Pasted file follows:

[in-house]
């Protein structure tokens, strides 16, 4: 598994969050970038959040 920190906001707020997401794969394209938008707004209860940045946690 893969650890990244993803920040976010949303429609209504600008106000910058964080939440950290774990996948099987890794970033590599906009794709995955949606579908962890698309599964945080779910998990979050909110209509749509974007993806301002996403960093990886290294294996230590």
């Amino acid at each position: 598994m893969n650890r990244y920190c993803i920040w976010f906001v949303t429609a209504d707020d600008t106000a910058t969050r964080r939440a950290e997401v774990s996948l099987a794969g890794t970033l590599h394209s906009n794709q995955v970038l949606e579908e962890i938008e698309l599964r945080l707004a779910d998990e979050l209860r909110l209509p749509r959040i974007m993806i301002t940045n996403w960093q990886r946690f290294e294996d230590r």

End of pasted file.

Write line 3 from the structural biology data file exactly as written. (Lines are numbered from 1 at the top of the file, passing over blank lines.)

């Amino acid at each position: 598994m893969n650890r990244y920190c993803i920040w976010f906001v949303t429609a209504d707020d600008t106000a910058t969050r964080r939440a950290e997401v774990s996948l099987a794969g890794t970033l590599h394209s906009n794709q995955v970038l949606e579908e962890i938008e698309l599964r945080l707004a779910d998990e979050l209860r909110l209509p749509r959040i974007m993806i301002t940045n996403w960093q990886r946690f290294e294996d230590r």